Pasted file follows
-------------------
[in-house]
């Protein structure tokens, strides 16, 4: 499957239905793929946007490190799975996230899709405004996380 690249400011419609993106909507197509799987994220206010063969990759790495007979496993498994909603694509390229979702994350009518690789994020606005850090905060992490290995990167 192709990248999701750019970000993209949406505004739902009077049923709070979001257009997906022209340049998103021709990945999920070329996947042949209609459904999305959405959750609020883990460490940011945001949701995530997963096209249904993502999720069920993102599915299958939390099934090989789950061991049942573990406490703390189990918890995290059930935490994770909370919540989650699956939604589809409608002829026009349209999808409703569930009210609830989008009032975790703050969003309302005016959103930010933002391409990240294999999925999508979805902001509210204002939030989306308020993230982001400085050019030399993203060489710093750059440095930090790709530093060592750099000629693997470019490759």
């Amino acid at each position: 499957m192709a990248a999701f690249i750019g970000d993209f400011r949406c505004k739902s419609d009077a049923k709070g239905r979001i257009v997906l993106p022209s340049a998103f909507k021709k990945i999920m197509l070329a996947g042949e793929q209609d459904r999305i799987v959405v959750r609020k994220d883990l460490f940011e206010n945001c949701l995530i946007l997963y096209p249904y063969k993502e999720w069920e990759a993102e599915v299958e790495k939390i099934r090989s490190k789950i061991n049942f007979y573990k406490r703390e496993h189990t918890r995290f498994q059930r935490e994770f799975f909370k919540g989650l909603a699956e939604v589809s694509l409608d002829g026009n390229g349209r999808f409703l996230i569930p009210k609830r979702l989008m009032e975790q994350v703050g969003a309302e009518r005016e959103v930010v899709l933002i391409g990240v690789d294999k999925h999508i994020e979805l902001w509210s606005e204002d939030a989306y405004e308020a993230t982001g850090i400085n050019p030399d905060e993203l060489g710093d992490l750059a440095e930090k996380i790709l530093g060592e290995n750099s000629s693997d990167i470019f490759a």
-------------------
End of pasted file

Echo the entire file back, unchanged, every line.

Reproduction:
[in-house]
């Protein structure tokens, strides 16, 4: 499957239905793929946007490190799975996230899709405004996380 690249400011419609993106909507197509799987994220206010063969990759790495007979496993498994909603694509390229979702994350009518690789994020606005850090905060992490290995990167 192709990248999701750019970000993209949406505004739902009077049923709070979001257009997906022209340049998103021709990945999920070329996947042949209609459904999305959405959750609020883990460490940011945001949701995530997963096209249904993502999720069920993102599915299958939390099934090989789950061991049942573990406490703390189990918890995290059930935490994770909370919540989650699956939604589809409608002829026009349209999808409703569930009210609830989008009032975790703050969003309302005016959103930010933002391409990240294999999925999508979805902001509210204002939030989306308020993230982001400085050019030399993203060489710093750059440095930090790709530093060592750099000629693997470019490759």
């Amino acid at each position: 499957m192709a990248a999701f690249i750019g970000d993209f400011r949406c505004k739902s419609d009077a049923k709070g239905r979001i257009v997906l993106p022209s340049a998103f909507k021709k990945i999920m197509l070329a996947g042949e793929q209609d459904r999305i799987v959405v959750r609020k994220d883990l460490f940011e206010n945001c949701l995530i946007l997963y096209p249904y063969k993502e999720w069920e990759a993102e599915v299958e790495k939390i099934r090989s490190k789950i061991n049942f007979y573990k406490r703390e496993h189990t918890r995290f498994q059930r935490e994770f799975f909370k919540g989650l909603a699956e939604v589809s694509l409608d002829g026009n390229g349209r999808f409703l996230i569930p009210k609830r979702l989008m009032e975790q994350v703050g969003a309302e009518r005016e959103v930010v899709l933002i391409g990240v690789d294999k999925h999508i994020e979805l902001w509210s606005e204002d939030a989306y405004e308020a993230t982001g850090i400085n050019p030399d905060e993203l060489g710093d992490l750059a440095e930090k996380i790709l530093g060592e290995n750099s000629s693997d990167i470019f490759a």